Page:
Alpinist & Guide Will Sim embarks on his latest expedition this week. Heading into Chilean Patagonia aiming for the big wall that has been on his and his expedition partner’s minds since 2014. Here are Will’s ponderings on the brink of his trip.
“It was 3 years ago, on a drizzly autumn’s day when my friend John Crook came around to where I was living in Llanberis. Without much surprise to anyone who knows John, he came armed not just with psyche to find dry rock amongst the penetrating drizzle. He also brought with him fresh stories from a far-flung expedition that had come to pass since our last meeting.
That evening sat in the little house on Snowdon street, John showed me hundreds of photos of exploratory climbing in the Andes and Patagonia. This had me squirming around restlessly on the sofa in excited jealousy…. Jungle bashing to access unclimbed crags, huge dolerite columns like a photoshopped Giant’s Causeway, big Andean ice faces. Most of all though, a picture of a conical tower-slash-big wall in a remote, almost untouched range of Chilean Patagonia.
John returned to the conical tower-slash-big wall (the south Avellano Tower) in 2014 for a second attempt. He was accompanied by Will Harris, Andy Reeve, and Dave Brown, but weather-related factors prevented them from getting established properly on the wall.
“Jungle bashing to access unclimbed crags, huge dolerite columns like a photoshopped Giant’s causeway, big Andean ice faces, but most of all the conical tower-slash-big wall of Avellano”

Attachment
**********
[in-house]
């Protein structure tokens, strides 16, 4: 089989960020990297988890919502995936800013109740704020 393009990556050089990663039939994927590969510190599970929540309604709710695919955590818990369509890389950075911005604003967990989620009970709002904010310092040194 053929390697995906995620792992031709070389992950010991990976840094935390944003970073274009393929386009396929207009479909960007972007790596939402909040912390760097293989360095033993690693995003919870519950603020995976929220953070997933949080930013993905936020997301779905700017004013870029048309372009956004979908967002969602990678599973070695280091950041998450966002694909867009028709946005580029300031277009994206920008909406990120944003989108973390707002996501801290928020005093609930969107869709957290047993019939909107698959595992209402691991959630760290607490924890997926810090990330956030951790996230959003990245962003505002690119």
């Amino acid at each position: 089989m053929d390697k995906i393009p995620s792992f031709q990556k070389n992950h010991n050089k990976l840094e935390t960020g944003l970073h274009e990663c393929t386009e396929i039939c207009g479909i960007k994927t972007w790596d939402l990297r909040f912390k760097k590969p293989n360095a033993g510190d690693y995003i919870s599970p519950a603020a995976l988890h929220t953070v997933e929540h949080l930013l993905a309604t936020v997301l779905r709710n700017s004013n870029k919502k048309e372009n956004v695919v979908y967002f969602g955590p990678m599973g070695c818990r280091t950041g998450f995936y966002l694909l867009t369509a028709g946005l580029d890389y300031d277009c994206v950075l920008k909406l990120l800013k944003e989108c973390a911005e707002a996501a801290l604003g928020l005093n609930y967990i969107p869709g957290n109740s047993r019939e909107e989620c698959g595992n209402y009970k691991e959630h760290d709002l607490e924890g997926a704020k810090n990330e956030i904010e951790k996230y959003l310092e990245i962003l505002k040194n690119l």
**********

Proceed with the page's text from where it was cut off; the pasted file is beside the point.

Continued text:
While talking about trips and ideas on a wet rest day between guiding work this summer, with John Mccune and Paul Swail, the image of the Avellano tower crept back into my mind. It was somewhat serendipitous that John Crook ended up around my apartment the very same evening. Minimal persuasion later we had a rough plan hatched. John, John, Paul and myself chatted about dates for about one minute, realised we could all do it, and that was that.
I’ve never climbed a true “big wall” outside of Yosemite, and it will be my first expedition that isn’t based around “alpine” objectives, i.e.fast, light and small numbers. But this is what I’m most psyched about, having a big crew in base-camp, sharing the good and bad times and a heavy, slow and robust climbing style which should allow us to climb in bad weather. Its all a bit of a departure from the expeditions I’m used to, but it just makes the pre-trip curiosity all the stronger!
Ultimately, when on the brink of a big trip, I always remind myself that first and foremost is the adventure, then if we do some half decent climbing along the way, then that’s great! Let’s see what the next 5 weeks bring.”